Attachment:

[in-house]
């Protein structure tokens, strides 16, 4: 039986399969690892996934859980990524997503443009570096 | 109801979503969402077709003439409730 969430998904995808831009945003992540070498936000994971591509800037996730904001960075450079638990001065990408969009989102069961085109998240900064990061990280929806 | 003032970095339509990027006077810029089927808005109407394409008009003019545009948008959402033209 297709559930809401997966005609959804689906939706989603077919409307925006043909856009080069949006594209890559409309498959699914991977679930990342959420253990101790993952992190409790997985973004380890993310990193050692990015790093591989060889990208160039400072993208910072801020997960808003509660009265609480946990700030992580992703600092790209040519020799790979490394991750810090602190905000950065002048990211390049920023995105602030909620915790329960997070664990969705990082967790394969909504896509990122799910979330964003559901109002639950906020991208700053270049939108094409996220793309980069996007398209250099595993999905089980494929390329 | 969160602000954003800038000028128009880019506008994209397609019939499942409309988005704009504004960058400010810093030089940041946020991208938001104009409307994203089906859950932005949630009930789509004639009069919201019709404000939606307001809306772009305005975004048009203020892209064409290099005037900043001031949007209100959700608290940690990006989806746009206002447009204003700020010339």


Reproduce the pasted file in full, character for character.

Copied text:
[in-house]
């Protein structure tokens, strides 16, 4: 039986399969690892996934859980990524997503443009570096 | 109801979503969402077709003439409730 969430998904995808831009945003992540070498936000994971591509800037996730904001960075450079638990001065990408969009989102069961085109998240900064990061990280929806 | 003032970095339509990027006077810029089927808005109407394409008009003019545009948008959402033209 297709559930809401997966005609959804689906939706989603077919409307925006043909856009080069949006594209890559409309498959699914991977679930990342959420253990101790993952992190409790997985973004380890993310990193050692990015790093591989060889990208160039400072993208910072801020997960808003509660009265609480946990700030992580992703600092790209040519020799790979490394991750810090602190905000950065002048990211390049920023995105602030909620915790329960997070664990969705990082967790394969909504896509990122799910979330964003559901109002639950906020991208700053270049939108094409996220793309980069996007398209250099595993999905089980494929390329 | 969160602000954003800038000028128009880019506008994209397609019939499942409309988005704009504004960058400010810093030089940041946020991208938001104009409307994203089906859950932005949630009930789509004639009069919201019709404000939606307001809306772009305005975004048009203020892209064409290099005037900043001031949007209100959700608290940690990006989806746009206002447009204003700020010339």